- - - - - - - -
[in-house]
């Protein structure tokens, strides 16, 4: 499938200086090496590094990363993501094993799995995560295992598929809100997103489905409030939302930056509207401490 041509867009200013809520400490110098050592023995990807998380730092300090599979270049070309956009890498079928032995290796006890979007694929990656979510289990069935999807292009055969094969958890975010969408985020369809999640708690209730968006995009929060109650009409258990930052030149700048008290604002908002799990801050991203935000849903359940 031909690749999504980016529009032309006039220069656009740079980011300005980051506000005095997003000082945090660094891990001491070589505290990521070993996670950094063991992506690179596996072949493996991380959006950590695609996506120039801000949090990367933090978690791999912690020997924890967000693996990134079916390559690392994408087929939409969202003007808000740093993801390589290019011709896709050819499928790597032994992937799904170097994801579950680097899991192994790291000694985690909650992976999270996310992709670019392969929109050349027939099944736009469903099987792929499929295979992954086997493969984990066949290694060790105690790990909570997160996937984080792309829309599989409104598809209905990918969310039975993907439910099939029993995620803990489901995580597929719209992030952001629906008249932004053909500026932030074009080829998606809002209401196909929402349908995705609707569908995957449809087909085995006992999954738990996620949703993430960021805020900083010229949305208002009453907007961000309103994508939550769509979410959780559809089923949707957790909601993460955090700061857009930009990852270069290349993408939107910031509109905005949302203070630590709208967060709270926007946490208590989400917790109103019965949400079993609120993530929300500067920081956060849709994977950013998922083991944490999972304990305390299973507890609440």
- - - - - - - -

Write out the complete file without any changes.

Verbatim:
[in-house]
């Protein structure tokens, strides 16, 4: 499938200086090496590094990363993501094993799995995560295992598929809100997103489905409030939302930056509207401490 041509867009200013809520400490110098050592023995990807998380730092300090599979270049070309956009890498079928032995290796006890979007694929990656979510289990069935999807292009055969094969958890975010969408985020369809999640708690209730968006995009929060109650009409258990930052030149700048008290604002908002799990801050991203935000849903359940 031909690749999504980016529009032309006039220069656009740079980011300005980051506000005095997003000082945090660094891990001491070589505290990521070993996670950094063991992506690179596996072949493996991380959006950590695609996506120039801000949090990367933090978690791999912690020997924890967000693996990134079916390559690392994408087929939409969202003007808000740093993801390589290019011709896709050819499928790597032994992937799904170097994801579950680097899991192994790291000694985690909650992976999270996310992709670019392969929109050349027939099944736009469903099987792929499929295979992954086997493969984990066949290694060790105690790990909570997160996937984080792309829309599989409104598809209905990918969310039975993907439910099939029993995620803990489901995580597929719209992030952001629906008249932004053909500026932030074009080829998606809002209401196909929402349908995705609707569908995957449809087909085995006992999954738990996620949703993430960021805020900083010229949305208002009453907007961000309103994508939550769509979410959780559809089923949707957790909601993460955090700061857009930009990852270069290349993408939107910031509109905005949302203070630590709208967060709270926007946490208590989400917790109103019965949400079993609120993530929300500067920081956060849709994977950013998922083991944490999972304990305390299973507890609440």